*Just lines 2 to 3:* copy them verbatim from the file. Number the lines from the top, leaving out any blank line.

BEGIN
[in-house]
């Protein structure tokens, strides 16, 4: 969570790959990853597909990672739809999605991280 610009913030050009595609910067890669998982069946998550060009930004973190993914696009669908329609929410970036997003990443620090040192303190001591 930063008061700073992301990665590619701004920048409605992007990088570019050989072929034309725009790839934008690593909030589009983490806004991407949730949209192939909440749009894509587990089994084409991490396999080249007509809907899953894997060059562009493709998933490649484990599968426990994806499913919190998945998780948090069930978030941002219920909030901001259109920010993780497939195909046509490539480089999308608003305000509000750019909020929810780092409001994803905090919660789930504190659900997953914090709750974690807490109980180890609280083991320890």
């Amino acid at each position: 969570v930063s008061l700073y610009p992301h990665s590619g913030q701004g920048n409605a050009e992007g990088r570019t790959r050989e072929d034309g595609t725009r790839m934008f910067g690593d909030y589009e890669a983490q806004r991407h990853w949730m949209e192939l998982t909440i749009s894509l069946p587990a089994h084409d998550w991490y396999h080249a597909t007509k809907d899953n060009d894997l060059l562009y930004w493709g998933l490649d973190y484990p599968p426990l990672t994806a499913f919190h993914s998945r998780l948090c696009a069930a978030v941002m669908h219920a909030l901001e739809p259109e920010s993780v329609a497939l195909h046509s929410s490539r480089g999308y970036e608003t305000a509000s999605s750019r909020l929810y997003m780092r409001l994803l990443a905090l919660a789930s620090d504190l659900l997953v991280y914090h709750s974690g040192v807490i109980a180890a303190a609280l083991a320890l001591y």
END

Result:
């Protein structure tokens, strides 16, 4: 969570790959990853597909990672739809999605991280 610009913030050009595609910067890669998982069946998550060009930004973190993914696009669908329609929410970036997003990443620090040192303190001591 930063008061700073992301990665590619701004920048409605992007990088570019050989072929034309725009790839934008690593909030589009983490806004991407949730949209192939909440749009894509587990089994084409991490396999080249007509809907899953894997060059562009493709998933490649484990599968426990994806499913919190998945998780948090069930978030941002219920909030901001259109920010993780497939195909046509490539480089999308608003305000509000750019909020929810780092409001994803905090919660789930504190659900997953914090709750974690807490109980180890609280083991320890």
């Amino acid at each position: 969570v930063s008061l700073y610009p992301h990665s590619g913030q701004g920048n409605a050009e992007g990088r570019t790959r050989e072929d034309g595609t725009r790839m934008f910067g690593d909030y589009e890669a983490q806004r991407h990853w949730m949209e192939l998982t909440i749009s894509l069946p587990a089994h084409d998550w991490y396999h080249a597909t007509k809907d899953n060009d894997l060059l562009y930004w493709g998933l490649d973190y484990p599968p426990l990672t994806a499913f919190h993914s998945r998780l948090c696009a069930a978030v941002m669908h219920a909030l901001e739809p259109e920010s993780v329609a497939l195909h046509s929410s490539r480089g999308y970036e608003t305000a509000s999605s750019r909020l929810y997003m780092r409001l994803l990443a905090l919660a789930s620090d504190l659900l997953v991280y914090h709750s974690g040192v807490i109980a180890a303190a609280l083991a320890l001591y």